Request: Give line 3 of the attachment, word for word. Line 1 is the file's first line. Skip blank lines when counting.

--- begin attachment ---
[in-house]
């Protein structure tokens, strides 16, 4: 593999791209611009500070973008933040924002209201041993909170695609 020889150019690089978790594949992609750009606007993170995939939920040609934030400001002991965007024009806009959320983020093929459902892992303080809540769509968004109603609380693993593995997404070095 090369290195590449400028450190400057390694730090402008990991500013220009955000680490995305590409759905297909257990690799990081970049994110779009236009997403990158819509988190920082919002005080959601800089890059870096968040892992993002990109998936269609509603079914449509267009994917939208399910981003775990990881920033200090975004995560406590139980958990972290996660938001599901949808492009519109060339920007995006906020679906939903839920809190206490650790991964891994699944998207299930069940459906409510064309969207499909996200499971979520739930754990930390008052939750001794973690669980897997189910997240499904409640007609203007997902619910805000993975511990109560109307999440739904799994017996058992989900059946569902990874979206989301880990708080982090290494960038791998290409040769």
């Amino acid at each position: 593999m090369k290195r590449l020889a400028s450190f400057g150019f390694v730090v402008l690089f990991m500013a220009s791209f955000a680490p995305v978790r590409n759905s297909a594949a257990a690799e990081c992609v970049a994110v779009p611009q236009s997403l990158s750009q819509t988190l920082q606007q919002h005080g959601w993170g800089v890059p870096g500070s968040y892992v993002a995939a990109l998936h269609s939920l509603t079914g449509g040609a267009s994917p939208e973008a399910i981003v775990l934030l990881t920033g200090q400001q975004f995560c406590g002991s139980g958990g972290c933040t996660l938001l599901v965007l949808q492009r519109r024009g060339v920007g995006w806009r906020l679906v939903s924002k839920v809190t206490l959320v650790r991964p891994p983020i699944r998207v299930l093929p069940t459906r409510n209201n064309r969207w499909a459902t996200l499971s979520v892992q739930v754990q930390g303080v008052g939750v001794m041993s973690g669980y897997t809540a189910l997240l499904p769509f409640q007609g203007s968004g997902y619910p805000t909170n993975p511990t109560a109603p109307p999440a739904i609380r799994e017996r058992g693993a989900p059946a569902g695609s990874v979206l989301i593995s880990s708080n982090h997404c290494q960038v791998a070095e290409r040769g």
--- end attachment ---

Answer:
């Amino acid at each position: 593999m090369k290195r590449l020889a400028s450190f400057g150019f390694v730090v402008l690089f990991m500013a220009s791209f955000a680490p995305v978790r590409n759905s297909a594949a257990a690799e990081c992609v970049a994110v779009p611009q236009s997403l990158s750009q819509t988190l920082q606007q919002h005080g959601w993170g800089v890059p870096g500070s968040y892992v993002a995939a990109l998936h269609s939920l509603t079914g449509g040609a267009s994917p939208e973008a399910i981003v775990l934030l990881t920033g200090q400001q975004f995560c406590g002991s139980g958990g972290c933040t996660l938001l599901v965007l949808q492009r519109r024009g060339v920007g995006w806009r906020l679906v939903s924002k839920v809190t206490l959320v650790r991964p891994p983020i699944r998207v299930l093929p069940t459906r409510n209201n064309r969207w499909a459902t996200l499971s979520v892992q739930v754990q930390g303080v008052g939750v001794m041993s973690g669980y897997t809540a189910l997240l499904p769509f409640q007609g203007s968004g997902y619910p805000t909170n993975p511990t109560a109603p109307p999440a739904i609380r799994e017996r058992g693993a989900p059946a569902g695609s990874v979206l989301i593995s880990s708080n982090h997404c290494q960038v791998a070095e290409r040769g």